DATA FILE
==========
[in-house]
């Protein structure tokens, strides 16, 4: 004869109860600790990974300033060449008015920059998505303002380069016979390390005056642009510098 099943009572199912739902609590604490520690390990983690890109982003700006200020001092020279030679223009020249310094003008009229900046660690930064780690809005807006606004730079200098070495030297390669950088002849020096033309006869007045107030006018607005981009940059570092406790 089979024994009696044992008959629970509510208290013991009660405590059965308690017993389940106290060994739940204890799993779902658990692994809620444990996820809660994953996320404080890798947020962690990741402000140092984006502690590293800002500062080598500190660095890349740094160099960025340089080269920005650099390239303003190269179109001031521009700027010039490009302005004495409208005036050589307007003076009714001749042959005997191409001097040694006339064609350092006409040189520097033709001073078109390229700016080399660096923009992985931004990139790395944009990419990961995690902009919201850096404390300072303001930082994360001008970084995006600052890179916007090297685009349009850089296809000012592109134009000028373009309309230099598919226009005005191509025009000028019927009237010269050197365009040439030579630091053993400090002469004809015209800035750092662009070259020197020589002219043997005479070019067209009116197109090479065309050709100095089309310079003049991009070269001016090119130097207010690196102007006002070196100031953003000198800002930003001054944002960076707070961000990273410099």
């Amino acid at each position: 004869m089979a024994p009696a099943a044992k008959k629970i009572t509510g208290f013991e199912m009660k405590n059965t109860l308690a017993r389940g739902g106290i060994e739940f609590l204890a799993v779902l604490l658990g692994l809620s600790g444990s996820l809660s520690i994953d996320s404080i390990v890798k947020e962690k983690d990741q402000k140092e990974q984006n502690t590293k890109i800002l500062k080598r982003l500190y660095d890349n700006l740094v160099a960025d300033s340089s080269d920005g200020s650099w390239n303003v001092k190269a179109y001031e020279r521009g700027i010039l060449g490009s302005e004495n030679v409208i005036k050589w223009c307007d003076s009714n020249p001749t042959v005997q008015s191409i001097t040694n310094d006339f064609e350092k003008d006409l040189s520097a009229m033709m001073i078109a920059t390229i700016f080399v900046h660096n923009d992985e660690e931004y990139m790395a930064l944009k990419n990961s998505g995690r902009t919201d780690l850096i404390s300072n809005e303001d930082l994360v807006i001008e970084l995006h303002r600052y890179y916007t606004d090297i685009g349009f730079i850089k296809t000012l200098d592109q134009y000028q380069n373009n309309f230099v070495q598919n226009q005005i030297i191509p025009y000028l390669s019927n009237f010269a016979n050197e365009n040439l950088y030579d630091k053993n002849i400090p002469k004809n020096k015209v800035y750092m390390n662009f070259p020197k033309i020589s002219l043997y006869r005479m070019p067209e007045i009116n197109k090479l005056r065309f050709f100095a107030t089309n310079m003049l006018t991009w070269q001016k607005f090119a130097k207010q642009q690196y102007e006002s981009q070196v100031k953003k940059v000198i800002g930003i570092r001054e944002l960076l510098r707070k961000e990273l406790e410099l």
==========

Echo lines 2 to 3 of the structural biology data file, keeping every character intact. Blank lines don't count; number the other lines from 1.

């Protein structure tokens, strides 16, 4: 004869109860600790990974300033060449008015920059998505303002380069016979390390005056642009510098 099943009572199912739902609590604490520690390990983690890109982003700006200020001092020279030679223009020249310094003008009229900046660690930064780690809005807006606004730079200098070495030297390669950088002849020096033309006869007045107030006018607005981009940059570092406790 089979024994009696044992008959629970509510208290013991009660405590059965308690017993389940106290060994739940204890799993779902658990692994809620444990996820809660994953996320404080890798947020962690990741402000140092984006502690590293800002500062080598500190660095890349740094160099960025340089080269920005650099390239303003190269179109001031521009700027010039490009302005004495409208005036050589307007003076009714001749042959005997191409001097040694006339064609350092006409040189520097033709001073078109390229700016080399660096923009992985931004990139790395944009990419990961995690902009919201850096404390300072303001930082994360001008970084995006600052890179916007090297685009349009850089296809000012592109134009000028373009309309230099598919226009005005191509025009000028019927009237010269050197365009040439030579630091053993400090002469004809015209800035750092662009070259020197020589002219043997005479070019067209009116197109090479065309050709100095089309310079003049991009070269001016090119130097207010690196102007006002070196100031953003000198800002930003001054944002960076707070961000990273410099």
């Amino acid at each position: 004869m089979a024994p009696a099943a044992k008959k629970i009572t509510g208290f013991e199912m009660k405590n059965t109860l308690a017993r389940g739902g106290i060994e739940f609590l204890a799993v779902l604490l658990g692994l809620s600790g444990s996820l809660s520690i994953d996320s404080i390990v890798k947020e962690k983690d990741q402000k140092e990974q984006n502690t590293k890109i800002l500062k080598r982003l500190y660095d890349n700006l740094v160099a960025d300033s340089s080269d920005g200020s650099w390239n303003v001092k190269a179109y001031e020279r521009g700027i010039l060449g490009s302005e004495n030679v409208i005036k050589w223009c307007d003076s009714n020249p001749t042959v005997q008015s191409i001097t040694n310094d006339f064609e350092k003008d006409l040189s520097a009229m033709m001073i078109a920059t390229i700016f080399v900046h660096n923009d992985e660690e931004y990139m790395a930064l944009k990419n990961s998505g995690r902009t919201d780690l850096i404390s300072n809005e303001d930082l994360v807006i001008e970084l995006h303002r600052y890179y916007t606004d090297i685009g349009f730079i850089k296809t000012l200098d592109q134009y000028q380069n373009n309309f230099v070495q598919n226009q005005i030297i191509p025009y000028l390669s019927n009237f010269a016979n050197e365009n040439l950088y030579d630091k053993n002849i400090p002469k004809n020096k015209v800035y750092m390390n662009f070259p020197k033309i020589s002219l043997y006869r005479m070019p067209e007045i009116n197109k090479l005056r065309f050709f100095a107030t089309n310079m003049l006018t991009w070269q001016k607005f090119a130097k207010q642009q690196y102007e006002s981009q070196v100031k953003k940059v000198i800002g930003i570092r001054e944002l960076l510098r707070k961000e990273l406790e410099l």